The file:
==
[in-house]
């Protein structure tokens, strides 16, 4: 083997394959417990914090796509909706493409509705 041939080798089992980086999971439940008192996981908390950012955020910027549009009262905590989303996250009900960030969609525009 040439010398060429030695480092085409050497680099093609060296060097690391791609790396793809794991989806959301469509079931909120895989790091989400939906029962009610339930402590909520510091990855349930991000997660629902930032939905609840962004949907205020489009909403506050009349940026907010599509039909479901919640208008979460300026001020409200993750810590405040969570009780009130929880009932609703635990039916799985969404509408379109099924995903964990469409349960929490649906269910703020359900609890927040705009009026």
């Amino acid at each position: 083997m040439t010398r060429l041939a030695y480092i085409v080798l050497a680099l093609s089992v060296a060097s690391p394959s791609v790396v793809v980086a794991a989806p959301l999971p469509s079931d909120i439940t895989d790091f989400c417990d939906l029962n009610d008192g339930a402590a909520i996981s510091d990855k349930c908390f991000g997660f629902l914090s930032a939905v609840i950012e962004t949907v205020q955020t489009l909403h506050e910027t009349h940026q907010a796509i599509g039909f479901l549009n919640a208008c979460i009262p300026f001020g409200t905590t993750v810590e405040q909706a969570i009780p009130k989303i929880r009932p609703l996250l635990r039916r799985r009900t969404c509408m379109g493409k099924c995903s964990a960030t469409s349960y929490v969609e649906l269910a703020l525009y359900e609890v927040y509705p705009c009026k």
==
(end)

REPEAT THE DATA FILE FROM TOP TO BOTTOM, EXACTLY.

[in-house]
């Protein structure tokens, strides 16, 4: 083997394959417990914090796509909706493409509705 041939080798089992980086999971439940008192996981908390950012955020910027549009009262905590989303996250009900960030969609525009 040439010398060429030695480092085409050497680099093609060296060097690391791609790396793809794991989806959301469509079931909120895989790091989400939906029962009610339930402590909520510091990855349930991000997660629902930032939905609840962004949907205020489009909403506050009349940026907010599509039909479901919640208008979460300026001020409200993750810590405040969570009780009130929880009932609703635990039916799985969404509408379109099924995903964990469409349960929490649906269910703020359900609890927040705009009026």
């Amino acid at each position: 083997m040439t010398r060429l041939a030695y480092i085409v080798l050497a680099l093609s089992v060296a060097s690391p394959s791609v790396v793809v980086a794991a989806p959301l999971p469509s079931d909120i439940t895989d790091f989400c417990d939906l029962n009610d008192g339930a402590a909520i996981s510091d990855k349930c908390f991000g997660f629902l914090s930032a939905v609840i950012e962004t949907v205020q955020t489009l909403h506050e910027t009349h940026q907010a796509i599509g039909f479901l549009n919640a208008c979460i009262p300026f001020g409200t905590t993750v810590e405040q909706a969570i009780p009130k989303i929880r009932p609703l996250l635990r039916r799985r009900t969404c509408m379109g493409k099924c995903s964990a960030t469409s349960y929490v969609e649906l269910a703020l525009y359900e609890v927040y509705p705009c009026k």